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William McMillan (congressman)

From Wikipedia, the free encyclopedia

William McMillan
Member of the U.S. House of Representatives
from Northwest Territory's at-large district
In office
November 24, 1800 – March 3, 1801
(Delegate)
Preceded byWilliam Henry Harrison
Succeeded byPaul Fearing
Personal details
Born(1764-03-02)March 2, 1764
Washington County, Virginia, British America
DiedMay 1804 (aged 40)
Cincinnati, Ohio, U.S.
Resting placeSpring Grove Cemetery
Political partyFederalist
Alma materCollege of William & Mary

William McMillan (March 2, 1764 – May, 1804) was a lawyer, Judge, County Commissioner, and Delegate to the 6th United States Congress from the Northwest Territory. He was among the first settlers of what would become Cincinnati, Ohio.

Early years and education

He was born on March 2, 1764 near Abingdon, Washington County, Virginia,[1][a] the second of nine children.[1][b] His parents were Mary Leeper and William McMillan (died 1810),[2][c] who is of Scottish-Irish heritage and emigrated to the colonies from Ireland before 1775. He fought at the Battle of Kings Mountain during the Revolutionary War and had 200 acres on South Fork.[2] Between 1785 and 1791, he received 900 acres in property grants and purchased 20,000 acres. The land was located in Knox County, Tennessee from what is now Chilhowee Park to the Wooddale area, where he built a house. It still stands at 7703 Strawberry Plains Pike (called the Alexander McMillan House). He was one of the county's largest landowners.[3][d]

Wren Building, College of William & Mary. With a construction history dating back to 1695, it is part of the college's ancient campus.
Wren Building, College of William & Mary. With a construction history dating back to 1695, it is part of the college's ancient campus.

Staunch Christians, they wanted their son to be a minister and sent him to college early in life.[2] He studied higher philosophy and exact sciences at College of William & Mary, Williamsburg, Virginia in 1775. The first in his class, he graduated during the Revolutionary War.[1]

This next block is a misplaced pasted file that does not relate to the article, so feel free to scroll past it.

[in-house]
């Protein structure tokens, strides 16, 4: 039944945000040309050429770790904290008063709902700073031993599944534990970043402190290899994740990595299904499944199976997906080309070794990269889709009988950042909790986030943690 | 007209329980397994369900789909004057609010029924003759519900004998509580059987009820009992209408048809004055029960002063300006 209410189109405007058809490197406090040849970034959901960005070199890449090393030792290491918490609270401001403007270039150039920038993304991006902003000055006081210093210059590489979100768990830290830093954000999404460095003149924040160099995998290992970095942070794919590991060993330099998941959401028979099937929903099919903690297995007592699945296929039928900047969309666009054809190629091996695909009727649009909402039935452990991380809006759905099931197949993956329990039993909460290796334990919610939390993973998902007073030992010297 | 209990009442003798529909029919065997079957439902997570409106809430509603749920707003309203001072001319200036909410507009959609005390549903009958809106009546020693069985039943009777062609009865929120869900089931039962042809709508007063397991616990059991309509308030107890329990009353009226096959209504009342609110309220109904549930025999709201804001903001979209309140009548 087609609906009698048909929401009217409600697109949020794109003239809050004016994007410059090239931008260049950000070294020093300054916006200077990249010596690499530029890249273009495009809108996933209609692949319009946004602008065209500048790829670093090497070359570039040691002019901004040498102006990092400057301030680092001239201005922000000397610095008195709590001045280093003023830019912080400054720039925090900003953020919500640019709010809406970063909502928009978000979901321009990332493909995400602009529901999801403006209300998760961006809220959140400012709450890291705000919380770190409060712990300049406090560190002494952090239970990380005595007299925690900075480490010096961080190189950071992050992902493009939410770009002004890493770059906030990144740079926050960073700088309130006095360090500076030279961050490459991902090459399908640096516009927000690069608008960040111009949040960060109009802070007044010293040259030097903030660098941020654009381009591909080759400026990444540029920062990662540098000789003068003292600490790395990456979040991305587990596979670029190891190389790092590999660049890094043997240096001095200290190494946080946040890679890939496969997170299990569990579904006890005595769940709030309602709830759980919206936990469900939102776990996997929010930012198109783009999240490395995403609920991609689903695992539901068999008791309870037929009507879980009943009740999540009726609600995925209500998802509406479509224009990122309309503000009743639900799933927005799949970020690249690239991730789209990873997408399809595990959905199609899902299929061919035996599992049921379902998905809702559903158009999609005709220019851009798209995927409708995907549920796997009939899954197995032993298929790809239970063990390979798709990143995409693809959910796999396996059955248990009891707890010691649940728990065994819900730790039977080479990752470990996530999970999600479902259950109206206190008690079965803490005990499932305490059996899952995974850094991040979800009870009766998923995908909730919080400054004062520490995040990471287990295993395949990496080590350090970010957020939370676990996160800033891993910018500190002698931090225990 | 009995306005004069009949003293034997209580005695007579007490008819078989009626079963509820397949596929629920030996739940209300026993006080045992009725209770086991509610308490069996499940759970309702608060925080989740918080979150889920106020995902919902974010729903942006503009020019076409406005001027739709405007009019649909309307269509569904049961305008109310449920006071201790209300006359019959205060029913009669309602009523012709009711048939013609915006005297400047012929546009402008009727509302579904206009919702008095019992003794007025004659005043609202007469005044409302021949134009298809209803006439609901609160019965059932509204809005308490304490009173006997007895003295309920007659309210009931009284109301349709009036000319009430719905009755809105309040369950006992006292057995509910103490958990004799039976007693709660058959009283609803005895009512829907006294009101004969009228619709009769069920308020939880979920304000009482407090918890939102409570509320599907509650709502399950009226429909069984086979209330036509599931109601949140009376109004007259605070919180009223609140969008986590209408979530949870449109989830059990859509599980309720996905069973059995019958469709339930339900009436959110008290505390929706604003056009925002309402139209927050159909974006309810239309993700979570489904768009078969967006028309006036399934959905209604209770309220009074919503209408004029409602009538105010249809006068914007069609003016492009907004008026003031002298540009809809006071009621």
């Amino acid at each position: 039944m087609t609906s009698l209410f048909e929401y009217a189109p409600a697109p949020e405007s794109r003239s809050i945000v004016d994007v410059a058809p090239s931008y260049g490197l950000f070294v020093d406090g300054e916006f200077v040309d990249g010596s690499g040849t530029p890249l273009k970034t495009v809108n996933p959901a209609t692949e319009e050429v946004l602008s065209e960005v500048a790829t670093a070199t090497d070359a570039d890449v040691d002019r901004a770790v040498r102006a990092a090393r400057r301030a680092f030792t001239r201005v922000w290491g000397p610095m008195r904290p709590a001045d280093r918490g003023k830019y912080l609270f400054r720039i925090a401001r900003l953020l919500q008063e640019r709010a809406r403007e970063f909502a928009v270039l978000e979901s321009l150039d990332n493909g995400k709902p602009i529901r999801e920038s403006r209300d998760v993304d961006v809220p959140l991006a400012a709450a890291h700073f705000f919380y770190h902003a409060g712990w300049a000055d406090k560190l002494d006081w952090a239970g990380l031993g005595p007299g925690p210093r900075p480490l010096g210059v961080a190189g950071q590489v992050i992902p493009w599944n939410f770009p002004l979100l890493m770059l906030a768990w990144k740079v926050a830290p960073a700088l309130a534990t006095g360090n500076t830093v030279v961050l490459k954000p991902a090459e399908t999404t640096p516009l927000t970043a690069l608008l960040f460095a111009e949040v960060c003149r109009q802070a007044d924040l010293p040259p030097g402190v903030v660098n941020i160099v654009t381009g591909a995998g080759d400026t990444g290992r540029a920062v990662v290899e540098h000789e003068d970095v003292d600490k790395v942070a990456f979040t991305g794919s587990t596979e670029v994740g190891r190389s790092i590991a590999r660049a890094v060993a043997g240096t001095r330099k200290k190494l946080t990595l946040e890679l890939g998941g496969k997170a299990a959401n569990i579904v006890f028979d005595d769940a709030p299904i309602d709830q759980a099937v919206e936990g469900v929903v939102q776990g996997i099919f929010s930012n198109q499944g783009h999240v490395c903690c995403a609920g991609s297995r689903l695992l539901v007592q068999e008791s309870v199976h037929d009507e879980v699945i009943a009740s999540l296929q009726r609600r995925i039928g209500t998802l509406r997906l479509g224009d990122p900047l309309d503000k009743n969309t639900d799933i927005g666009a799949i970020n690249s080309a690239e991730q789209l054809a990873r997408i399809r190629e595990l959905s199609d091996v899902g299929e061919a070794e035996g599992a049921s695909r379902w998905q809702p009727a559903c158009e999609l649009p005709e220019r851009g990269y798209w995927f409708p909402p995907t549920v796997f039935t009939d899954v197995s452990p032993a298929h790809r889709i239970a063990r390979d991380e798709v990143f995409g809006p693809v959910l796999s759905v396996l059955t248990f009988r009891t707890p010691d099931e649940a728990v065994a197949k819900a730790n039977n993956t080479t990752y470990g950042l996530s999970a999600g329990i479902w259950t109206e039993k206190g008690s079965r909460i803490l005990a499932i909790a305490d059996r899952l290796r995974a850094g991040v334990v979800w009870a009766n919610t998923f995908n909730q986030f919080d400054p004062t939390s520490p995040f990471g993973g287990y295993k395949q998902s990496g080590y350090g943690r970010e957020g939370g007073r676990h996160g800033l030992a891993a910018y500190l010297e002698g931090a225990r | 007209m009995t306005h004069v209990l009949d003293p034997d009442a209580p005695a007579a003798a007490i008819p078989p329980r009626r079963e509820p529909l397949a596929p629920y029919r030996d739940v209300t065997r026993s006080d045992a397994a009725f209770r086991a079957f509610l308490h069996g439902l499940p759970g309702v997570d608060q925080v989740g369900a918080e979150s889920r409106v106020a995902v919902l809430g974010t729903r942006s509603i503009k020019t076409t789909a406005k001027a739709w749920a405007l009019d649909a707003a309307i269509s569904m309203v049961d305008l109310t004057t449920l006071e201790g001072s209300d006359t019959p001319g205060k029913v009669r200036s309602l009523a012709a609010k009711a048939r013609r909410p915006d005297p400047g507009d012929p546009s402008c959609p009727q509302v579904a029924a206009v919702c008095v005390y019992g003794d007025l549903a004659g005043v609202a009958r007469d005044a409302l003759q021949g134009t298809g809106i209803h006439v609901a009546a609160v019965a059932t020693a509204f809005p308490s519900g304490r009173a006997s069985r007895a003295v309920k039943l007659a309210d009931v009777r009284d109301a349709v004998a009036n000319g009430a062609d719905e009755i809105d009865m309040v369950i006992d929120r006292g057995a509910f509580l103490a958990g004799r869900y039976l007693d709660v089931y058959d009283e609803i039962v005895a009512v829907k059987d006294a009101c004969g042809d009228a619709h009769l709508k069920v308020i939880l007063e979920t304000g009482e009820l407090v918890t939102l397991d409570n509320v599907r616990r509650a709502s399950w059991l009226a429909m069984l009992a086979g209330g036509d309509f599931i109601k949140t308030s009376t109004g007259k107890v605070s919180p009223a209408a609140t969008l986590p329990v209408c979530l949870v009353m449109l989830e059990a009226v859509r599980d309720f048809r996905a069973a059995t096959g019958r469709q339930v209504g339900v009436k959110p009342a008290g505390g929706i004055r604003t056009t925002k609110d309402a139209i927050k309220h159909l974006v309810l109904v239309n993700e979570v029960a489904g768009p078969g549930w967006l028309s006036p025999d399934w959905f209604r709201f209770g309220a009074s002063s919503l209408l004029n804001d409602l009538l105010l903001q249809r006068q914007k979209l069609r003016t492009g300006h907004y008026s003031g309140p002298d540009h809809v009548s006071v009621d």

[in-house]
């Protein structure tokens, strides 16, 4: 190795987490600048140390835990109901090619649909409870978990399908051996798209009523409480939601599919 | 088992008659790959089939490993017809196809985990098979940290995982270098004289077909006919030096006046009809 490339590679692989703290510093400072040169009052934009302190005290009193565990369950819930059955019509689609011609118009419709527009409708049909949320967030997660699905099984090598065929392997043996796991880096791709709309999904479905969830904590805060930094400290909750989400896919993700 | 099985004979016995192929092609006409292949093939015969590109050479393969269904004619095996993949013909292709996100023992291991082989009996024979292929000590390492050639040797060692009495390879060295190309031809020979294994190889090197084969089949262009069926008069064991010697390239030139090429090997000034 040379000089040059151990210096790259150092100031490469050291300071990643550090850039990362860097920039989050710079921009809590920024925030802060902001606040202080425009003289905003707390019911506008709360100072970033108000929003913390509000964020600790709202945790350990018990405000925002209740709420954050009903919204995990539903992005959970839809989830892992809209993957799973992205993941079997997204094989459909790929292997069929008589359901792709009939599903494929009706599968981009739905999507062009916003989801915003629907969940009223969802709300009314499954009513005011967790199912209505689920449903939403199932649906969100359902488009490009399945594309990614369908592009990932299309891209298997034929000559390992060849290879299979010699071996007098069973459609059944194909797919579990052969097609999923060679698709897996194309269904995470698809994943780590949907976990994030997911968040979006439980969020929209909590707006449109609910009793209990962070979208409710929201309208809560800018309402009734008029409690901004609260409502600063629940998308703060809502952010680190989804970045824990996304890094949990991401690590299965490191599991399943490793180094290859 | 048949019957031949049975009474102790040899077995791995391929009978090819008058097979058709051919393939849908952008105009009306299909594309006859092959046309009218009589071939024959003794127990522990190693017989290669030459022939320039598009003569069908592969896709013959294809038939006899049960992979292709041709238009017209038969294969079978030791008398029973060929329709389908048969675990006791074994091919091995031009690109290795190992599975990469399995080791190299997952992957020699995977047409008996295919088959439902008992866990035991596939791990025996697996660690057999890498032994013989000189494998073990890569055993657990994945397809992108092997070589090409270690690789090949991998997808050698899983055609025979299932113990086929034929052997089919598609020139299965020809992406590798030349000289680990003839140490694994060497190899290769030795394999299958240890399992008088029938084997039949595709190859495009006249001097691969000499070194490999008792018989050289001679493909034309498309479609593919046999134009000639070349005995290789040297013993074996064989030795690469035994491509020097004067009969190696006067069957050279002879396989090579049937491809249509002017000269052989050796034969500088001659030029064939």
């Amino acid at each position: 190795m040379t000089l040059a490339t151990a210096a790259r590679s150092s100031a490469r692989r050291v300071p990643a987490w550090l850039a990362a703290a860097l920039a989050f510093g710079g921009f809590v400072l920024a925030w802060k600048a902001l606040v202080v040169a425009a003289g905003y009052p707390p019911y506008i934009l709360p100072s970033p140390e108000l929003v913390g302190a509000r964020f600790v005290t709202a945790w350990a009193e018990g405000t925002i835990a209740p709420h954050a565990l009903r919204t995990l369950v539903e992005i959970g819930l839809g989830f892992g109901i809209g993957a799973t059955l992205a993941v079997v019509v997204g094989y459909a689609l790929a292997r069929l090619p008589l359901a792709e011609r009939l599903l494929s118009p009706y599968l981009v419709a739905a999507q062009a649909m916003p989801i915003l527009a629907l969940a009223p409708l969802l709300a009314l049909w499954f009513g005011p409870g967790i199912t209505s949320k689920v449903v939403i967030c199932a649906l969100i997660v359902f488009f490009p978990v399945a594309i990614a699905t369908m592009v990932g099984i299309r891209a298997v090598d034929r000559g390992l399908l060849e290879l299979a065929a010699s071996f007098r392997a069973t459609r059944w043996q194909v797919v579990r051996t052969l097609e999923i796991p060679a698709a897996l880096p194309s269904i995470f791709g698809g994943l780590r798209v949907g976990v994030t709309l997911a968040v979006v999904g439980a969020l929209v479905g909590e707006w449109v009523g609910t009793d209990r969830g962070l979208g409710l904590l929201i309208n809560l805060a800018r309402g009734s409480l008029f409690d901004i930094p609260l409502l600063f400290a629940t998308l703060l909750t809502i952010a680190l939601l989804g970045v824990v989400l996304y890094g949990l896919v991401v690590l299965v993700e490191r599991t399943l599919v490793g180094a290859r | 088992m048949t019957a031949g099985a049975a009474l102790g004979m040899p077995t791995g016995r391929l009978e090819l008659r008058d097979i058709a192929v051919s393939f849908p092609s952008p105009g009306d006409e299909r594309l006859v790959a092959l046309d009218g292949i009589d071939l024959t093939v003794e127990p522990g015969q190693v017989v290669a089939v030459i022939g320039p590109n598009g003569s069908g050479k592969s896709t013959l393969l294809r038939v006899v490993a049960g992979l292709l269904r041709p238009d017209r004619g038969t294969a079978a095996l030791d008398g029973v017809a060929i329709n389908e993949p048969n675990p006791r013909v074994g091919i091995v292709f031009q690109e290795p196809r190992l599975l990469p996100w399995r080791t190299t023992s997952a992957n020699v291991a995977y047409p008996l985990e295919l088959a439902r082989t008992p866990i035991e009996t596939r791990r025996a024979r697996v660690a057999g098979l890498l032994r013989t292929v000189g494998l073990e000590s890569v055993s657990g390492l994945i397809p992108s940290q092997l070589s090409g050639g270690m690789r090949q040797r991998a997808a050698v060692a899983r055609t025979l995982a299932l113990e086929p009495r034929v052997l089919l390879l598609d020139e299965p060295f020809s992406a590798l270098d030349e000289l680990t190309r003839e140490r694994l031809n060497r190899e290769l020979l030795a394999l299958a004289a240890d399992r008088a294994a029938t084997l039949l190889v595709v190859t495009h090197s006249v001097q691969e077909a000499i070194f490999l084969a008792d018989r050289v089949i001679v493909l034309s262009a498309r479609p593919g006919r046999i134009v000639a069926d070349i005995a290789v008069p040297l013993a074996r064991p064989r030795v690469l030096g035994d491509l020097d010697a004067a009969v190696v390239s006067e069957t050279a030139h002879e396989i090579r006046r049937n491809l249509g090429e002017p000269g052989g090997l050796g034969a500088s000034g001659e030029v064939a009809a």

Between 1776 and 1787, McMillan worked on a farm and studied.[1] He studied law.[5] McMillan graduated from Mount Zion College, Winnsboro, South Carolina in November 1787.[6] He read about John Cleves Symmes’s Trenton Prospectus about the Northwest Territory and decided to purchase a lot between the Little and Great Miami Rivers.[1]

Career

Replica of a flatboat that delivered pioneers to the three settlements: Columbia, Losantiville, and North Bend that would become Cincinnati.
Replica of a flatboat that delivered pioneers to the three settlements: Columbia, Losantiville, and North Bend that would become Cincinnati.

He was among the Ohio River survey party of 1787 with Israel Ludlow.[7] He was admitted to the bar in 1788.[5] In December 1788, he was among the initial group that traveled from Limestone (now Maysville, Kentucky) to arrive at a site across from Licking River in December 1788. Originally named, Losantiville, the town was laid out by Ludlow and McMillan and other men built three or four log cabins along the Ohio River on Front Street. They hunted and fished for food. He had an assigned lot within the town by January 7, 1789. Initially, the town had no laws or codes for behavior, and behavior among the residents became unruly. McMillan was elected chairman to develop a code of by-laws and punishments for offences. John Ludlow was made sheriff and McMillan the judge.[7] That year, McMillan received life-long injuries after four soldiers burst into his cabin on Front Street. He beat all four men from Fort Washington who were mad that McMillan had been made judge.[8]

McMillan began to practice law in 1789.[5] In 1790, he became the first justice of the Court of General Quarter Sessions[5] and became a judge of the Court of Common Pleas.[7] Most of the cases were slander, petty stealing, drunkenness, fighting, selling liquor illegally and illegally shooting guns.[1]

He married two couples in Cincinnati in 1790.[9] With Ludlow, Governor Arthur St. Clair, and Jonathan Dayton, he planned the town of Dayton, Ohio in 1795.[7] He was the County Commissioner for Hamilton County, Ohio from 1796 to 1797.[10]

McMillan served with Captain Robert Benham as Hamilton County Commissioners before both[citation needed] were elected to the Territorial House of Representatives in 1799 and 1800. He was elected to the Sixth Congress[5] to fill the vacancy caused by the resignation of William H. Harrison[11] He served from November 24, 1800 to March 3, 1801.[5] He was the first delegate to represent the Northwest Territory in Congress.[6] He declined renomination in 1800. After the admission of Ohio into the Union in 1803 he was appointed United States District Attorney for Ohio, but owing to declining health did not assume the duties.[5] The offer, dated January 12, 1802, for the position was written by President Thomas Jefferson and was countersigned by Secretary of State James Madison.[6]

Personal life

Fort Washington is off of Broadway. The next street to the west is Sycamore Street, then Main Street.
Cincinnati in 1800, lithograph, based on a painting by A.J. Swing. In 1800, there were about 30 buildings and a population of 750 people. Many of these structures and some streets are identified by number in the print.